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William Golding Books In Order

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Publication Order of To the Ends of the Earth Books

Rites of Passage (1980)Description / Buy at Amazon
Close Quarters (1987)Description / Buy at Amazon
Fire Down Below (1989)Description / Buy at Amazon

Publication Order of Standalone Novels

Lord of the Flies (1954)Description / Buy at Amazon
The Inheritors (1955)Description / Buy at Amazon
Pincher Martin / The Two Deaths of Christopher Martin (1956)Description / Buy at Amazon
Free Fall (1959)Description / Buy at Amazon
The Spire (1964)Description / Buy at Amazon
The Pyramid (1967)Description / Buy at Amazon
Darkness Visible (1979)Description / Buy at Amazon
The Paper Men (1984)Description / Buy at Amazon
The Double Tongue (1995)Description / Buy at Amazon

Publication Order of Short Story Collections

Sometime, Never (1957)Description / Buy at Amazon
The Scorpion God (1971)Description / Buy at Amazon

Publication Order of Non-Fiction Books

The Hot Gates and Other Occasional Pieces (1965)Description / Buy at Amazon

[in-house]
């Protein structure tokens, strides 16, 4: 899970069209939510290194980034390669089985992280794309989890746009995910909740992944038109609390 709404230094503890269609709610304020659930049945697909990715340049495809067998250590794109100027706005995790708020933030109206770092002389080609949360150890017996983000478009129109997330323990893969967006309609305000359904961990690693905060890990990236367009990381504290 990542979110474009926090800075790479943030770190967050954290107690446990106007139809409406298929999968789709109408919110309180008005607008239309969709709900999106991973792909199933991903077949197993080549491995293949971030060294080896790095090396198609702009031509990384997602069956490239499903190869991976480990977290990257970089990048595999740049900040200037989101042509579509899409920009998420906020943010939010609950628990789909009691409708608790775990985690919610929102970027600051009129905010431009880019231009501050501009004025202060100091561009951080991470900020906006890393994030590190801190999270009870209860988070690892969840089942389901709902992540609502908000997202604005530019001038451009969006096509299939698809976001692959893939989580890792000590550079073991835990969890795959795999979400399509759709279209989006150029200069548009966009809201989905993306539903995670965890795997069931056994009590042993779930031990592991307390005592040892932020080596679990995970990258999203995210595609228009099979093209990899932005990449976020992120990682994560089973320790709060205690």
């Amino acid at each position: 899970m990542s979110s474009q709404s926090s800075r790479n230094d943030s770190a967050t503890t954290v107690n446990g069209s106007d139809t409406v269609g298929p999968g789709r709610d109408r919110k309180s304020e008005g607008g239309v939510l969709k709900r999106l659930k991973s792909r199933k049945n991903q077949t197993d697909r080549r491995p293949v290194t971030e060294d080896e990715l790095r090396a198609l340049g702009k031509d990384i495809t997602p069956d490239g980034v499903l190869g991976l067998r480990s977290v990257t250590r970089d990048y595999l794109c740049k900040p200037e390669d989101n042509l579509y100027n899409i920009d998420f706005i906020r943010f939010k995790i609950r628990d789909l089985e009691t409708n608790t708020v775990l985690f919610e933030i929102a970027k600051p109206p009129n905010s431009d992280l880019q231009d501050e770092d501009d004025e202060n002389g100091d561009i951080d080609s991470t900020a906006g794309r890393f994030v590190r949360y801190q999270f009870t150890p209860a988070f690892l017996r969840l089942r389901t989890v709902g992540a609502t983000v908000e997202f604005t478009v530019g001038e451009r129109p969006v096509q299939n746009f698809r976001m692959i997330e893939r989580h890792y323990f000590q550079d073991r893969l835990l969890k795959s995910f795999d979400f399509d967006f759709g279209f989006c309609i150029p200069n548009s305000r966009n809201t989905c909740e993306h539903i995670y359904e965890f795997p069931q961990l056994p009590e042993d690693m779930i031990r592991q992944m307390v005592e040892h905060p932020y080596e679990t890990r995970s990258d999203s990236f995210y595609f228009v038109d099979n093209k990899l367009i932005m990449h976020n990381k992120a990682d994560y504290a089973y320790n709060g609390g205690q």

A Moving Target (1982)Description / Buy at Amazon
An Egyptian Journal (1985)Description / Buy at Amazon

Publication Order of Plays

Brass Butterfly (1958)Description / Buy at Amazon

Publication Order of Anthologies

The Penguin Book of Modern British Short Stories(1987)Description / Buy at Amazon
Friendship(1990)Description / Buy at Amazon

Born on 19th September, 1911 in Saint Columb Minor, England, William Golding was raised in a small house near a graveyard in the 14th century. His father Alex Golding worked as a Schoolmaster and his mother, Mildred Golding, was an active member of suffragette; a movement that was involved in fighting for the rights of women especially the rights to vote.

As a child, William attended school at Marlborough Grammar School, which was ran by his father. At 12 years, he unsuccessfully attempted to write a novel. Frustrated, he found solace in bullying his peers. Later in his life, he referred to himself as being a brat when he was a child though he also stated to have loved hurting people then.

After primary school, William joined Brasenose College at Oxford University to study science. However, two years later he developed a passion in literature and transferred to a program of English literature and philosophy against his father’s wish. He became devoted to both poetry and Anglo-Saxon texts which he studied and wrote with a lot of enthusiasm. He spent five years in Oxford.

In 1934, one year after he graduated from college William Golding published his first book which was composed of poems. It was not a success and it was ignored by critics.